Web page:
Shuvajit Bhattacharya, Bureau of Economic Geology, The University of Texas at Austin; Autumn Haagsma, Battelle; Ron Budros, Jared Bowen, Innova Exploration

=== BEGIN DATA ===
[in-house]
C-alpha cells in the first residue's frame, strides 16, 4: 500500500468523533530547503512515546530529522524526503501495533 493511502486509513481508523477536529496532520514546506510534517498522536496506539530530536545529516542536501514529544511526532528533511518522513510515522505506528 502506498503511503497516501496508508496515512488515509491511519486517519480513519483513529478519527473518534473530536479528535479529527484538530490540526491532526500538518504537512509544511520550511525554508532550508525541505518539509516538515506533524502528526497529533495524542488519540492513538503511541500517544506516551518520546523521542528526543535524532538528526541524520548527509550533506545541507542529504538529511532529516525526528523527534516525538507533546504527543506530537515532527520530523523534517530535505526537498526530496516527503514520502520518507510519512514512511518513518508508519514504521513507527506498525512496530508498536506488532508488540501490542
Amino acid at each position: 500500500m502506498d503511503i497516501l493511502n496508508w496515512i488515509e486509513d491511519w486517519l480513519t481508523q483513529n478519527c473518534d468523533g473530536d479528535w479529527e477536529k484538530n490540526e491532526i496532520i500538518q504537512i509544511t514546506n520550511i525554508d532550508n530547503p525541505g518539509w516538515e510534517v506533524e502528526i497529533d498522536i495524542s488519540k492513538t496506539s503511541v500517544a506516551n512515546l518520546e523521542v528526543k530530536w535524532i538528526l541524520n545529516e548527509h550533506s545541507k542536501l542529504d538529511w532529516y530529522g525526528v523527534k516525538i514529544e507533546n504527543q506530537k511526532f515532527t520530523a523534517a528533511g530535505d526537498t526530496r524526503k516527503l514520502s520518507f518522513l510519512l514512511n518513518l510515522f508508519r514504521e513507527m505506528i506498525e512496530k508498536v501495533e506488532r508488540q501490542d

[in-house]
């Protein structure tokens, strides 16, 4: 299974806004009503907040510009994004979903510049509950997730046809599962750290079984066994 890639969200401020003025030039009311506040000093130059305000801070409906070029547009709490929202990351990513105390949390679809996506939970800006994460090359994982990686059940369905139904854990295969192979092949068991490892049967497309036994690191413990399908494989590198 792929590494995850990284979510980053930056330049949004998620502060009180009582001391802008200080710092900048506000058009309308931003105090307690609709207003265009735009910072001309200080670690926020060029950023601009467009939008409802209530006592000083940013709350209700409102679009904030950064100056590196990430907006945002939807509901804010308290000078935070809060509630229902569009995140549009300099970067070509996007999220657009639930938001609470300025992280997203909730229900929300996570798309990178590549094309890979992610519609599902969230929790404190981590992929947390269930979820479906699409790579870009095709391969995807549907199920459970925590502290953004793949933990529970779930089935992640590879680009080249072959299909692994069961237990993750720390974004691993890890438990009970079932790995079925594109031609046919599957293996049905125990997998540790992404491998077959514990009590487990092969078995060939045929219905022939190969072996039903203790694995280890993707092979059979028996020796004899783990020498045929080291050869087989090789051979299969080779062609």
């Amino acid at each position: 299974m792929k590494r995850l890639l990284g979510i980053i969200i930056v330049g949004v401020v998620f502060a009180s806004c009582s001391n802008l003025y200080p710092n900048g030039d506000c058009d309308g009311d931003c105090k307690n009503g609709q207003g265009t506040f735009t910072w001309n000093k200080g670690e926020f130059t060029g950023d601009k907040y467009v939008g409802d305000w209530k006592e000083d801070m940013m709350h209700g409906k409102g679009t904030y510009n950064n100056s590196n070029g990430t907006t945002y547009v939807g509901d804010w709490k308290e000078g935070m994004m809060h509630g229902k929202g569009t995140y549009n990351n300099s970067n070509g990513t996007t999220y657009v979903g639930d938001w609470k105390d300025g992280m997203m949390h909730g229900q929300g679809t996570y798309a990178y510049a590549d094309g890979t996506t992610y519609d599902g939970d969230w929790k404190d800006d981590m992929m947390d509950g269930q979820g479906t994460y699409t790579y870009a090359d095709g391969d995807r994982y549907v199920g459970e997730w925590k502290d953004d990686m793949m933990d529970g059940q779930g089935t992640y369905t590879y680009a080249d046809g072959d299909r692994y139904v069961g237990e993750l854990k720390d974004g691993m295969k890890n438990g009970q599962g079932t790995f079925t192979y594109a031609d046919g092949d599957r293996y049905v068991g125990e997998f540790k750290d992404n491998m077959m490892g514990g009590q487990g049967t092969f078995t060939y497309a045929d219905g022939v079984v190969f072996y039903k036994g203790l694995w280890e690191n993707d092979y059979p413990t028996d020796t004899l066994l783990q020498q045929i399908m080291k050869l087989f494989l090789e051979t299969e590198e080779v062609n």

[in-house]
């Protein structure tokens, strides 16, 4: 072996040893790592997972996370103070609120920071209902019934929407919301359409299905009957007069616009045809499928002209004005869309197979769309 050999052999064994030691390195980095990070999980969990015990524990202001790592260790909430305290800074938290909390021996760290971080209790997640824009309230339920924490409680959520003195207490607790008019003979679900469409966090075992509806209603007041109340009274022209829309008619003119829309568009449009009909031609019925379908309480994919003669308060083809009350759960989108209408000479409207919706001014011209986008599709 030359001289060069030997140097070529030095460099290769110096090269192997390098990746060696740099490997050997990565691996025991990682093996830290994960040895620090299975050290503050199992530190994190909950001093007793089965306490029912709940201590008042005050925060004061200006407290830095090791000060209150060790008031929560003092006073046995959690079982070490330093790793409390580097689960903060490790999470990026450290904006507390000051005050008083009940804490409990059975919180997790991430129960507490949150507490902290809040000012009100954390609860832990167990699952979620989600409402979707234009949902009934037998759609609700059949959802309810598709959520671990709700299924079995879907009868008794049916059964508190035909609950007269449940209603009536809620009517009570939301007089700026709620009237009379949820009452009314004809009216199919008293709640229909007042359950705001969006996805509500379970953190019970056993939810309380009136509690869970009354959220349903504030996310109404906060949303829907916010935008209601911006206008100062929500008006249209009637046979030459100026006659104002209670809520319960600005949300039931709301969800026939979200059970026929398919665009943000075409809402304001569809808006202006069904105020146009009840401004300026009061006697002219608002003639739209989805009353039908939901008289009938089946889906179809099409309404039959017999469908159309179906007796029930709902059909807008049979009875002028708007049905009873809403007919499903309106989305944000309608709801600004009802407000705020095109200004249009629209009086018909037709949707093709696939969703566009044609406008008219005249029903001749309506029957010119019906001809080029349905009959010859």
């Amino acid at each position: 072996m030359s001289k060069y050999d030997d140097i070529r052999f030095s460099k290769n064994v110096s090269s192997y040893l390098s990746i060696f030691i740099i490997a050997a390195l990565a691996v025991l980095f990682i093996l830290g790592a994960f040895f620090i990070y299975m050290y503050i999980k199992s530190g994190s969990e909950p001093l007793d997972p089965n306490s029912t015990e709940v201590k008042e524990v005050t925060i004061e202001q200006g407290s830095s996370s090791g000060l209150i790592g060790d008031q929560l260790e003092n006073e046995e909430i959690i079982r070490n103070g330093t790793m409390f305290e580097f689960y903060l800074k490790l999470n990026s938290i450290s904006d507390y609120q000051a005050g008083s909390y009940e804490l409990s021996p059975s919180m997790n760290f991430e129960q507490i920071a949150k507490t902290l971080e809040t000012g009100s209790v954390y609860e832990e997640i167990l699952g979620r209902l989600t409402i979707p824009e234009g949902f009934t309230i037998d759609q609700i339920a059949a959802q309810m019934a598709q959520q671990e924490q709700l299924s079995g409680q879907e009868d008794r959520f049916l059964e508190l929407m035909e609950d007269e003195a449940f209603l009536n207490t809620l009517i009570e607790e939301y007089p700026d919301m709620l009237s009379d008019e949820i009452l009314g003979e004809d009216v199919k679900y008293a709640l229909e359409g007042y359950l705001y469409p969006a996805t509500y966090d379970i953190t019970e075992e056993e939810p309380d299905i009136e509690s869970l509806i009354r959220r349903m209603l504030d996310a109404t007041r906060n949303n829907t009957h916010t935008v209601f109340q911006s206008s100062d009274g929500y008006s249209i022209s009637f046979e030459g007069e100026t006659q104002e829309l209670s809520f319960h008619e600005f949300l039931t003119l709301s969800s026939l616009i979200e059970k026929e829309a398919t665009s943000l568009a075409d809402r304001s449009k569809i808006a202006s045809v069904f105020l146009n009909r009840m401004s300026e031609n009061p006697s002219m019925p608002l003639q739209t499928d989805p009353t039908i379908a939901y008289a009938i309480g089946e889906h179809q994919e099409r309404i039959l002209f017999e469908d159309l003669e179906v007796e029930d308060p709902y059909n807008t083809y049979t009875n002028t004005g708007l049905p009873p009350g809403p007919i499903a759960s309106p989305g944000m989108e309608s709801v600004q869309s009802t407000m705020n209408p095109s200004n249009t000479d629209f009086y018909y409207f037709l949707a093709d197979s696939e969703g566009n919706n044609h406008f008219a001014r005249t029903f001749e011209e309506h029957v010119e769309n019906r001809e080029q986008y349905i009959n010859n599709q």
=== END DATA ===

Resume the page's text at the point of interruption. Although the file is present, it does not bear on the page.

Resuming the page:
This study presents the results from subsurface characterization and explores potential sweetspots for CO₂-enhanced oil recovery from the Trenton-Black River hydrothermal dolomite (HTD) play in the Southern Michigan Basin, integrating geophysical and petrophysical technologies. The study is a part of an ongoing field test, funded by the US Department of Energy (DE-FE00031792). HTD reservoirs present interesting exploration and development challenges and opportunities. There are more than 35 documented HTD plays worldwide. The Trenton and Black River reservoirs are especially challenging for storage and recovery due to heterogeneities, compartmentalization, the presence of thief zones, and lack of conformance. These formations are highly fractured and predominantly contain limestone and dolomite. Basement-rooted faults serve as the conduit for hydrothermal fluid flow, diagenesis, and formation of dolomite, which has higher porosity and permeability than the original, non-reservoir limestone layers. We perform fault interpretation using 3D seismic and high-resolution image logs. Seismic sections and coherence attributes show the presence of riedel shear and negative-flower structures. These wrench faults are mostly en-echelon oriented along NW-SE, punctuated by breaks (for example, Pulaski break) forming en-echelon reservoir compartments with varying fluid contacts. We interpreted several basement-rooted faults that propagate upwards and affect younger sedimentary formations. Some of these basement faults are also reactivated, which result in the development of small-scale faults and develop reservoir compartments. Image log facilitates the identification of natural fractures, most of which are along NW-SE and W-E. These results agree with the 3D seismic analysis. Seismic inversion-based acoustic impedance has been converted to porosity and validated with well data. The acoustic impedance profiles highlight the fractured reservoir sections versus the more consistent non-reservoir limestone sections. The highly variable, porous, reservoir-quality dolomite is created within the wrench fault-related structures in contrast to the non-permeable limestone outside the bounding wrench fault. These porous dolomite sections are reservoirs for carbon storage and enhanced oil recovery. Because fractured carbonate reservoirs show a strong lateral change, seismic inversion is a preferred method to derive reservoir properties, compared to spatially sparse and vintage wireline log-based mapping and geomodeling. In addition, 3D seismic along with image logs and cores prove to be critical in our study area to analyze fracture distributions and their potential impact on CO₂ movement/preferential flow.